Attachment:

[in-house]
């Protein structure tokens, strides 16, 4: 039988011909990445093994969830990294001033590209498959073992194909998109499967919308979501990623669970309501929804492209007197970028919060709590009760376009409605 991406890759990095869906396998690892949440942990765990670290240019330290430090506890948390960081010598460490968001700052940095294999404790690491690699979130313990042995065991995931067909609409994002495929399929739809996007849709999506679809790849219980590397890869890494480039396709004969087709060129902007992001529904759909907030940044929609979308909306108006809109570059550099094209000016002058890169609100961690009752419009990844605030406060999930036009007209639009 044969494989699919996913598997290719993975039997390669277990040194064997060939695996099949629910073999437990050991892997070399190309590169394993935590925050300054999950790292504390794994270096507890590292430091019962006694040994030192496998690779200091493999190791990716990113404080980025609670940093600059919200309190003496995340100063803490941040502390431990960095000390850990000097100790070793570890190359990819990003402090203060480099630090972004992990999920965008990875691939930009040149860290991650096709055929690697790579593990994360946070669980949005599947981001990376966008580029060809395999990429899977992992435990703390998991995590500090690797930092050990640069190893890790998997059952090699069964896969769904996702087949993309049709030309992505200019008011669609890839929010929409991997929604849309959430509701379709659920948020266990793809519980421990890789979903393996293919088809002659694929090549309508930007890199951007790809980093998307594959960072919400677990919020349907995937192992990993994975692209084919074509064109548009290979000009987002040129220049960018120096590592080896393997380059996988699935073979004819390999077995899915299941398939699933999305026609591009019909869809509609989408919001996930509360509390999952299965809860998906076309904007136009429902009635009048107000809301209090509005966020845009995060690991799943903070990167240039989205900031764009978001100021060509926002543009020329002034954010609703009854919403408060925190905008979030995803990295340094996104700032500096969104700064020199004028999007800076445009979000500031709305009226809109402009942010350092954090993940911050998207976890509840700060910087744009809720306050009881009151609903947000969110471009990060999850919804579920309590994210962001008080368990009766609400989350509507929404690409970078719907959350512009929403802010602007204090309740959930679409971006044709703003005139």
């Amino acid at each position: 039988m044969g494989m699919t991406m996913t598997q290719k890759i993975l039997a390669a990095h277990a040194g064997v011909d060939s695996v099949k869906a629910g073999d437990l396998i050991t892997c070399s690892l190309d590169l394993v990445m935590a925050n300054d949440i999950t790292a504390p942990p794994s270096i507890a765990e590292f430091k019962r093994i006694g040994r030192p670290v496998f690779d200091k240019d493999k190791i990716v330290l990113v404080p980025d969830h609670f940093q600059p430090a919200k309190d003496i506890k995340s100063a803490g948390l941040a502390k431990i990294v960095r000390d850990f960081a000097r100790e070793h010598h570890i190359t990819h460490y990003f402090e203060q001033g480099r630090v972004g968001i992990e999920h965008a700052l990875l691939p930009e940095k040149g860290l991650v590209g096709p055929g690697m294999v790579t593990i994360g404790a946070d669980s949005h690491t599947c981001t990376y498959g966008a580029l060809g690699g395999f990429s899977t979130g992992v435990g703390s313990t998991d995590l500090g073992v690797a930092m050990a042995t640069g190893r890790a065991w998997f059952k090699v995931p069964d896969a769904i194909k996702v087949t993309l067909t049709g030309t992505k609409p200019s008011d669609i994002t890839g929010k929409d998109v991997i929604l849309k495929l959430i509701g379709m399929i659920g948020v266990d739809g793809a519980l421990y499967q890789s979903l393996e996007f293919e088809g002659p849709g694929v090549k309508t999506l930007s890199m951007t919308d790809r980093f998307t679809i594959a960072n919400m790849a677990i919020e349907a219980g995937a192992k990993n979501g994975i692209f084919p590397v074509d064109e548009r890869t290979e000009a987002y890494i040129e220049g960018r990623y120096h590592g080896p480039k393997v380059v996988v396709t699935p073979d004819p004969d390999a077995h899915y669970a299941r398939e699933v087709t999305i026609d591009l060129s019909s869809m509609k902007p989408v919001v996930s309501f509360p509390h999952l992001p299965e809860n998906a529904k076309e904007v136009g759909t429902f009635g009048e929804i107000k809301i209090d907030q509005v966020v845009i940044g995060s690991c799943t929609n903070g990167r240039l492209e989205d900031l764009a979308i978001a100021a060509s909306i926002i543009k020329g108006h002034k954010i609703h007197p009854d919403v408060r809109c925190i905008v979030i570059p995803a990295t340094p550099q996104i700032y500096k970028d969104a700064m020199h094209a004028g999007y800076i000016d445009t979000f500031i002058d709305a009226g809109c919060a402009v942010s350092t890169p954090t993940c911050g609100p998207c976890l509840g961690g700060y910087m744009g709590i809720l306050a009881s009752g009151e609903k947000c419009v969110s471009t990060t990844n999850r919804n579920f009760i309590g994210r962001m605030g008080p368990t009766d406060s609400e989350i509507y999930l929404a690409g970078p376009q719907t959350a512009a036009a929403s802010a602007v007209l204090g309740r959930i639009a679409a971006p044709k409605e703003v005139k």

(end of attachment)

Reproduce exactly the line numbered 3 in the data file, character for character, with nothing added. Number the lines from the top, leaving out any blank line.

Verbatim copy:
């Amino acid at each position: 039988m044969g494989m699919t991406m996913t598997q290719k890759i993975l039997a390669a990095h277990a040194g064997v011909d060939s695996v099949k869906a629910g073999d437990l396998i050991t892997c070399s690892l190309d590169l394993v990445m935590a925050n300054d949440i999950t790292a504390p942990p794994s270096i507890a765990e590292f430091k019962r093994i006694g040994r030192p670290v496998f690779d200091k240019d493999k190791i990716v330290l990113v404080p980025d969830h609670f940093q600059p430090a919200k309190d003496i506890k995340s100063a803490g948390l941040a502390k431990i990294v960095r000390d850990f960081a000097r100790e070793h010598h570890i190359t990819h460490y990003f402090e203060q001033g480099r630090v972004g968001i992990e999920h965008a700052l990875l691939p930009e940095k040149g860290l991650v590209g096709p055929g690697m294999v790579t593990i994360g404790a946070d669980s949005h690491t599947c981001t990376y498959g966008a580029l060809g690699g395999f990429s899977t979130g992992v435990g703390s313990t998991d995590l500090g073992v690797a930092m050990a042995t640069g190893r890790a065991w998997f059952k090699v995931p069964d896969a769904i194909k996702v087949t993309l067909t049709g030309t992505k609409p200019s008011d669609i994002t890839g929010k929409d998109v991997i929604l849309k495929l959430i509701g379709m399929i659920g948020v266990d739809g793809a519980l421990y499967q890789s979903l393996e996007f293919e088809g002659p849709g694929v090549k309508t999506l930007s890199m951007t919308d790809r980093f998307t679809i594959a960072n919400m790849a677990i919020e349907a219980g995937a192992k990993n979501g994975i692209f084919p590397v074509d064109e548009r890869t290979e000009a987002y890494i040129e220049g960018r990623y120096h590592g080896p480039k393997v380059v996988v396709t699935p073979d004819p004969d390999a077995h899915y669970a299941r398939e699933v087709t999305i026609d591009l060129s019909s869809m509609k902007p989408v919001v996930s309501f509360p509390h999952l992001p299965e809860n998906a529904k076309e904007v136009g759909t429902f009635g009048e929804i107000k809301i209090d907030q509005v966020v845009i940044g995060s690991c799943t929609n903070g990167r240039l492209e989205d900031l764009a979308i978001a100021a060509s909306i926002i543009k020329g108006h002034k954010i609703h007197p009854d919403v408060r809109c925190i905008v979030i570059p995803a990295t340094p550099q996104i700032y500096k970028d969104a700064m020199h094209a004028g999007y800076i000016d445009t979000f500031i002058d709305a009226g809109c919060a402009v942010s350092t890169p954090t993940c911050g609100p998207c976890l509840g961690g700060y910087m744009g709590i809720l306050a009881s009752g009151e609903k947000c419009v969110s471009t990060t990844n999850r919804n579920f009760i309590g994210r962001m605030g008080p368990t009766d406060s609400e989350i509507y999930l929404a690409g970078p376009q719907t959350a512009a036009a929403s802010a602007v007209l204090g309740r959930i639009a679409a971006p044709k409605e703003v005139k």